# How can I find valence electrons of transition metals?

Aug 23, 2014

Most transition metals have 2 valence electrons.

Valence electrons are the sum total of all the electrons in the highest energy level (principal quantum number n). Most transition metals have an electron configuration that is $n {s}^{2} \left(n - 1\right) d$, so those $n {s}^{2}$ electrons are the valence electrons.

For example. How many valence electrons are there in Fe?

Solution: 2 valence electrons.

Reason: The electron configuration of Fe is $1 {s}^{2} 2 {s}^{2} 2 {p}^{6} 3 {s}^{2} 3 {p}^{6} 4 {s}^{2} 3 {d}^{5}$. The two 4s electrons are in the highest principal quantum number, n = 4, so they are the valence electrons.

Copper and chromium have one valence electron (they are exceptions), because they have one 4s electron. Chromium has an electron configuration of $\left[A r\right] 4 {s}^{1} 3 {d}^{5}$ because having a half filled 3d subshell is more stable, so it has one valence electron. Copper has one valence electron (the 4s electron) because it has electron configuration of $\left[A r\right] 4 {s}^{1} 3 {d}^{10}$. Having a filled 3d and a half fille 4s subshell is more stable than $\left[A r\right] 4 {s}^{2} 3 {d}^{9}$.

Jun 17, 2017

It is not obvious. Valence electrons are those that are important in chemical bonding. For transition metals, the word "important" will vary depending on the context.

It is easier and more practical to describe which orbitals are valence orbitals when it comes to transition metals (although it gets difficult with lanthanides and actinides).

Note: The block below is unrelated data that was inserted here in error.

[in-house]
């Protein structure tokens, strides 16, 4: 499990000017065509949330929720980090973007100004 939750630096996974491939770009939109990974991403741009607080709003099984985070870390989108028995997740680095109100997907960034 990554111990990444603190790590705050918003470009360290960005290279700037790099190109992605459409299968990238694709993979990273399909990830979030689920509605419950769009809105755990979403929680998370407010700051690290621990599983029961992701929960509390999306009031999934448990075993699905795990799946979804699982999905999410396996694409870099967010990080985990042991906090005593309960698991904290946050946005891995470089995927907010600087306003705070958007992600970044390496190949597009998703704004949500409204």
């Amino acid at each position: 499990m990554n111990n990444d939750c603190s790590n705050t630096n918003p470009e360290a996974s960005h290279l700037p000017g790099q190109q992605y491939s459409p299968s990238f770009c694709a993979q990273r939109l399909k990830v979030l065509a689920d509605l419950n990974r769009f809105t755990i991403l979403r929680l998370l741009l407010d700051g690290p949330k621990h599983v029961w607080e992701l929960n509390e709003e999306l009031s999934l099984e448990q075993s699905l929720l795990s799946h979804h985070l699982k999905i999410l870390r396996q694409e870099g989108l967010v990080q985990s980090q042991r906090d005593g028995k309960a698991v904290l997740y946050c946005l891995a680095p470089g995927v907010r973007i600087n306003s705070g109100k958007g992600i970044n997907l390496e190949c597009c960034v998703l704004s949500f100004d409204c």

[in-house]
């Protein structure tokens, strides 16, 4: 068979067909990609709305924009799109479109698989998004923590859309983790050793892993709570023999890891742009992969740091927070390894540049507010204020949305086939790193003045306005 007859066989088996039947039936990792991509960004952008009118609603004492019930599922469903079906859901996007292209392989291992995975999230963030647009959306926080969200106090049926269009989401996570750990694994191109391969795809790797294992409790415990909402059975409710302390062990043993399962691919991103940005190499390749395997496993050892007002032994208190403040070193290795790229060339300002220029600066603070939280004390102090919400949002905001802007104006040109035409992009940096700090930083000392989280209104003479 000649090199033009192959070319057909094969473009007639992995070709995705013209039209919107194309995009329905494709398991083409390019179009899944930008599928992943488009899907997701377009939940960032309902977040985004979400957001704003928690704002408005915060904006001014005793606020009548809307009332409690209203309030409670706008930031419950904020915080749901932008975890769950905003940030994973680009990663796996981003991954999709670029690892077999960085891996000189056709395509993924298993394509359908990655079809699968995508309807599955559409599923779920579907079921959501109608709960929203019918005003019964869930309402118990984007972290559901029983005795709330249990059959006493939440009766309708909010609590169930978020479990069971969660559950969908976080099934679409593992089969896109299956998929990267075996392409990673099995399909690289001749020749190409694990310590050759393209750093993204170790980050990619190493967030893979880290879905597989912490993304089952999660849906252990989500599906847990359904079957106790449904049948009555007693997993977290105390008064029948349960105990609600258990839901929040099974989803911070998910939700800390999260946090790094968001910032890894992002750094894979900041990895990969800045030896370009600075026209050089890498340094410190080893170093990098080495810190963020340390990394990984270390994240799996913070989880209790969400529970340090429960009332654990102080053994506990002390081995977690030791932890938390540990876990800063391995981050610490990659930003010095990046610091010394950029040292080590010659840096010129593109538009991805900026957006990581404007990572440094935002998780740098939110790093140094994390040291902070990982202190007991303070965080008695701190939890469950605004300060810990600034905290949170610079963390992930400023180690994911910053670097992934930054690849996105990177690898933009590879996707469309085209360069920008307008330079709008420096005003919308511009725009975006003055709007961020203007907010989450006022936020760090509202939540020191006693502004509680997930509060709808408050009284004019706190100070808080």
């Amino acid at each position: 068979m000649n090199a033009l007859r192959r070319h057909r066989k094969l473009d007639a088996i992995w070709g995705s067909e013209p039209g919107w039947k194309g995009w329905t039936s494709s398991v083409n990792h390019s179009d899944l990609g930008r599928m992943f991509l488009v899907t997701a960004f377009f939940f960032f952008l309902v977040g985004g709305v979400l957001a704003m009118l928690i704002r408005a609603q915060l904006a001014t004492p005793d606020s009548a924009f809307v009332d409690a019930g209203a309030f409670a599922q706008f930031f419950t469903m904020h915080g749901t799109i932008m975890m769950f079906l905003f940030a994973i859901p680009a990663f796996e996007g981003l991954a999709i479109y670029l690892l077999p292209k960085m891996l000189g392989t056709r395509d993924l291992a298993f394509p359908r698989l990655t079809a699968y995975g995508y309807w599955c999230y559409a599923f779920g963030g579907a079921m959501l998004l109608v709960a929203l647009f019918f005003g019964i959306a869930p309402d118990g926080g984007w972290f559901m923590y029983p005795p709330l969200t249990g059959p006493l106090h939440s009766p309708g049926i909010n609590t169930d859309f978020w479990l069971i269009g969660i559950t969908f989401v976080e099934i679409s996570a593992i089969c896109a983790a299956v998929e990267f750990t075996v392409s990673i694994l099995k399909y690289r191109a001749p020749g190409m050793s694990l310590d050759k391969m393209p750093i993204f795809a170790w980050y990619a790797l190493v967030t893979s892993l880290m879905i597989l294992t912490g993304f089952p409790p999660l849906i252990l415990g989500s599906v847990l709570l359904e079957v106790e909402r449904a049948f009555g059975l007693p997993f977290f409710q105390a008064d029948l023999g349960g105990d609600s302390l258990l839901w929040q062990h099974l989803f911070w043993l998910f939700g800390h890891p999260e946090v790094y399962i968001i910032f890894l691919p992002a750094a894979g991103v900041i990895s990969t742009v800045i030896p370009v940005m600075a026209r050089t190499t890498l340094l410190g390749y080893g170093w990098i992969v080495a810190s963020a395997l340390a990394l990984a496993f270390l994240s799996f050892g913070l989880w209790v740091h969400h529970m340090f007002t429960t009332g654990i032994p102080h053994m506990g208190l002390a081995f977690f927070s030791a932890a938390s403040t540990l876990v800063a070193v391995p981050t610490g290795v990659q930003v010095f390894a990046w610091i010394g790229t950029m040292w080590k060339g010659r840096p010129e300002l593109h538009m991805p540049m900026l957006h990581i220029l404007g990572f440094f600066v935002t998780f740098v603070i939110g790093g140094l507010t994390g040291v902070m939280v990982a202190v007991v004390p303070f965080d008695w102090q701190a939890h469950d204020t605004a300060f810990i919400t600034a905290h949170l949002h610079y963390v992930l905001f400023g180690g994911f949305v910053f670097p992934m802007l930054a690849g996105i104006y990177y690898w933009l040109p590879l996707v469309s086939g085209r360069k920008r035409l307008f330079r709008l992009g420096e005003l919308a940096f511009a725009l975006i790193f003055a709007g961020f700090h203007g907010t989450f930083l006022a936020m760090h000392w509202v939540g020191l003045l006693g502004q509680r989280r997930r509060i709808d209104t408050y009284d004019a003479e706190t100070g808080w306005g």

In general, the first-row transition metals have a set of valence orbitals that include their $4 s$ and $3 d$'s, but the number of valence electrons will vary.

For example...

• Scandium makes sense to have up to three valence electrons, since a ${\text{Sc}}^{+ 3}$ oxidation state exists (e.g. ${\text{ScCl}}_{3}$), but not ${\text{Sc}}^{+ 4}$ or higher. A $+ 3$ oxidation state would have required transferring three valence electrons if it were to form a pure cation.
• Chromium could have up to six valence electrons, which would include its $3 d$ electrons, since it can accomplish a $+ 6$ oxidation state (i.e. in ${\text{Cr"_2"O}}_{7}^{2 -}$, or in ${\text{CrO}}_{4}^{2 -}$).
• Copper tends to have a $+ 1$ oxidation state (e.g. $\text{CuCl}$), so it makes sense that it uses its one $4 s$ electron most often as its valence electron(s). But a $+ 2$ oxidation state is also known (e.g. ${\text{CuCl}}_{2}$), and so it is capable of taking from its $\boldsymbol{3 d}$ electrons as well for its valence electron(s).

On the other hand, we could easily say that the valence ORBITALS of the first-row transition metals are the $4 s$ and $3 d$ orbitals.

So in general, I would say the number of valence electrons for transition metals (and lanthanide and actinides) vary in an unpredictable way, but the valence orbitals could sometimes be predicted with enough chemical intuition.

DISCLAIMER: It is, however, in general difficult for the lanthanides and actinides to predict which orbitals are valence.

For example, the actinides have $5 f$ and $6 d$ orbitals very close in energy to their $7 s$ orbital, so we may GUESS and include the $7 s$, $6 d$, AND the $5 f$ in the valence space (even if the $6 d$ orbitals are empty) when performing atomic energy computations.